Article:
Series: Hoover's Masterlist of Major US Companies

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Works (8)

Hoover's Masterlist of Major U.S. Companies 2000 by Gary Hoover2000
Hoover's Masterlist of Major U.S. Companies 2001 by Hoover2001
Hoover's Masterlist of Major U.S. Companies 2002 by Hoover2002
Hoover's Masterlist of U.S. Companies 2003 by Gary Hoover2003
Hoover's Masterlist of U.S. Companies 2004 by Hoover's2004
Hoover's Masterlist of U.S. Companies 2005 by Hoover's2005
Hoover's Masterlist of U.S. Companies 2006 by Hoover's2006
Hoover's Masterlist of U.S. Companies 2011 by Hoovers Inc2011

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Series description


How do series work?

To create a series or add a work to it, go to a "work" page. The "Common Knowledge" section now includes a "Series" field. Enter the name of the series to add the book to it.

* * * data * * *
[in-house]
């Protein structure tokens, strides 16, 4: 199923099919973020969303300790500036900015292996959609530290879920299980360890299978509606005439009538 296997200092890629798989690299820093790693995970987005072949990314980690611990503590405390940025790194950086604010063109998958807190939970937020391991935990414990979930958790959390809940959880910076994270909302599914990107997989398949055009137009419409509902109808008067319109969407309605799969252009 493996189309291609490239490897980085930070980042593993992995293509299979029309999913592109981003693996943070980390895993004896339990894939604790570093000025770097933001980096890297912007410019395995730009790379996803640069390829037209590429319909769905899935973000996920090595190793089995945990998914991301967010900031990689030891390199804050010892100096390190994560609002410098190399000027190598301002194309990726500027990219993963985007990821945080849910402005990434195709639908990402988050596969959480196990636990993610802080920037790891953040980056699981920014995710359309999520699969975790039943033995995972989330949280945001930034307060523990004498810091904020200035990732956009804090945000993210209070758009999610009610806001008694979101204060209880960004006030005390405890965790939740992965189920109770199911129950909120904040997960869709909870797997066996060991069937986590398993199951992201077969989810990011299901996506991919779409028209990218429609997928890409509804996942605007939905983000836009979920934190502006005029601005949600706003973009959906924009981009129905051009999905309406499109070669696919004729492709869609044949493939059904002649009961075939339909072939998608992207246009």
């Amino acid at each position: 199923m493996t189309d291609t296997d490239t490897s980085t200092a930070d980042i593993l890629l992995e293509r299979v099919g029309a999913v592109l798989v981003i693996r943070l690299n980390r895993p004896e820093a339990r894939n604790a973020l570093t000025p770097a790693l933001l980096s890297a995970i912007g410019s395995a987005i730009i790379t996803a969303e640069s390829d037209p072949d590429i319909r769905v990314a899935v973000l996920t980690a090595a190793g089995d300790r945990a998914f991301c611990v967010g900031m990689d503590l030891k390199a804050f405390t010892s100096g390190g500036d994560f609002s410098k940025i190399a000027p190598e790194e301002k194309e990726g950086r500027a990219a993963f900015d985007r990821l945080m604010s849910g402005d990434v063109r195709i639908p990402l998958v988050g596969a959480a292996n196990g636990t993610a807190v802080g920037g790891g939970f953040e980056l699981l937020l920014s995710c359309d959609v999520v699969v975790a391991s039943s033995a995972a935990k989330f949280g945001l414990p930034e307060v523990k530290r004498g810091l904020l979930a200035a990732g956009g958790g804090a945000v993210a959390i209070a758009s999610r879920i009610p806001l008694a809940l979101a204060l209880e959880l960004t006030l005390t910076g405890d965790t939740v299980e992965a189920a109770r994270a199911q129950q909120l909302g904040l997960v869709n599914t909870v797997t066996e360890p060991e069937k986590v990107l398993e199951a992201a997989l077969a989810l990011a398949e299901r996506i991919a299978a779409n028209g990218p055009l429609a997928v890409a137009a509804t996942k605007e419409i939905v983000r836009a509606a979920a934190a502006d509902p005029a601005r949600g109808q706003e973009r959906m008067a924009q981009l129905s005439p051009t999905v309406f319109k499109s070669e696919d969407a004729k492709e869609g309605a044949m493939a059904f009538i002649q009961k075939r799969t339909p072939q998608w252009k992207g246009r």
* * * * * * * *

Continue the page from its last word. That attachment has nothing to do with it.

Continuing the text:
Works can belong to more than one series. In some cases, as with Chronicles of Narnia, disagreements about order necessitate the creation of more than one series.

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What isn't a series?

Series was designed to cover groups of books generally understood as such (see Wikipedia: Book series). Like many concepts in the book world, "series" is a somewhat fluid and contested notion. A good rule of thumb is that series have a conventional name and are intentional creations, on the part of the author or publisher. For now, avoid forcing the issue with mere "lists" of works possessing an arbitrary shared characteristic, such as relating to a particular place. Avoid series that cross authors, unless the authors were or became aware of the series identification (eg., avoid lumping Jane Austen with her continuators).

Also avoid publisher series, unless the publisher has a true monopoly over the "works" in question. So, the Dummies guides are a series of works. But the Loeb Classical Library is a series of editions, not of works.


AnnaClaire (8)
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